A dual process model is proposed to explain how automatic evaluative associations to the partner (i.e., impulsive trust) and deliberative expectations of partner caring (i.e., reflective trust) interact to govern self-protection in romantic relationships. Experimental and correlational studies of dating and marital relationships supported the model. Subliminally conditioning more positive evaluative associations to the partner increased confidence in the partner's caring, suggesting that trust has an impulsive basis. Being high on impulsive trust (i.e., more positive evaluative associations to the partner on the Implicit Association Test; Zayas & Shoda, 2005) also reduced the automatic inclination to distance in response to doubts about the partner's trustworthiness. It similarly reduced self-protective behavioral reactions to these reflective trust concerns. The studies further revealed that the effects of impulsive trust depend on working memory capacity: Being high on impulsive trust inoculated against reflective trust concerns for people low on working memory capacity.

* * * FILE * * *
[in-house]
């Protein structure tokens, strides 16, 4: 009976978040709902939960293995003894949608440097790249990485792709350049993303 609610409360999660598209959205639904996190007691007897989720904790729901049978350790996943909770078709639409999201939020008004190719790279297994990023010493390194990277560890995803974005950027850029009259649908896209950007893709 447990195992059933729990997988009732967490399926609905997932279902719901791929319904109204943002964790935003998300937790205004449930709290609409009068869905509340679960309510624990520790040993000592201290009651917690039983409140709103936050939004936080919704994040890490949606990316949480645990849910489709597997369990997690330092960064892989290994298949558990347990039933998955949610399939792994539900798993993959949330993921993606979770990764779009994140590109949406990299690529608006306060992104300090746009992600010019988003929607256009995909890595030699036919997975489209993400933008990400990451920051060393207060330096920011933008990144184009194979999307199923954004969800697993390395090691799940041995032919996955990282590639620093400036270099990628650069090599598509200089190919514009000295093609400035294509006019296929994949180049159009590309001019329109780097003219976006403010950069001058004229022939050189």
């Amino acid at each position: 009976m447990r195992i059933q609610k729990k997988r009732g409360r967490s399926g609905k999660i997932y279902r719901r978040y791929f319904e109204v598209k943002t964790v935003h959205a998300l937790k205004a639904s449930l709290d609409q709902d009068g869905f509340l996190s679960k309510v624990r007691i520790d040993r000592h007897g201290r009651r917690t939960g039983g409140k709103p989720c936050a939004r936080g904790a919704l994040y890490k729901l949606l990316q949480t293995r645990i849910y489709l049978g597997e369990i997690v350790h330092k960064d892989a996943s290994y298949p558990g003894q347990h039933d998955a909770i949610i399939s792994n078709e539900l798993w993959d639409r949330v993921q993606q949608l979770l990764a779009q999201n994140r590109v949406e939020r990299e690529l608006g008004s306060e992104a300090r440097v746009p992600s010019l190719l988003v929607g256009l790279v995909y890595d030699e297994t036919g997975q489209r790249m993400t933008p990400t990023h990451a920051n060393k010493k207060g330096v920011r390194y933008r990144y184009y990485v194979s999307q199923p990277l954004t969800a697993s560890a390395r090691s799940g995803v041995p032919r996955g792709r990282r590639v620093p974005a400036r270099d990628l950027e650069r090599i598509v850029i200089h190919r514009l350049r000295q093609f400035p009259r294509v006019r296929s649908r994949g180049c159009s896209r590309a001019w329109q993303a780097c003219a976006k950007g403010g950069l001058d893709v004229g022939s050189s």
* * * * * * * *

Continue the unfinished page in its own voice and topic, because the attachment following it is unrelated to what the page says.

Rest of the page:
Murray, S., Pinkus, R., Holmes, J., Harris, B., Gomillion, S., Aloni, M., Derrick, J., & Leder, S. (2011). Signaling when (and when not) to be cautious and self-protective: impulsive and reflective trust in close relationships. Journal of Personality and Social Psychology, 101(3), 485-502. https://doi.org/10.1037/a0023233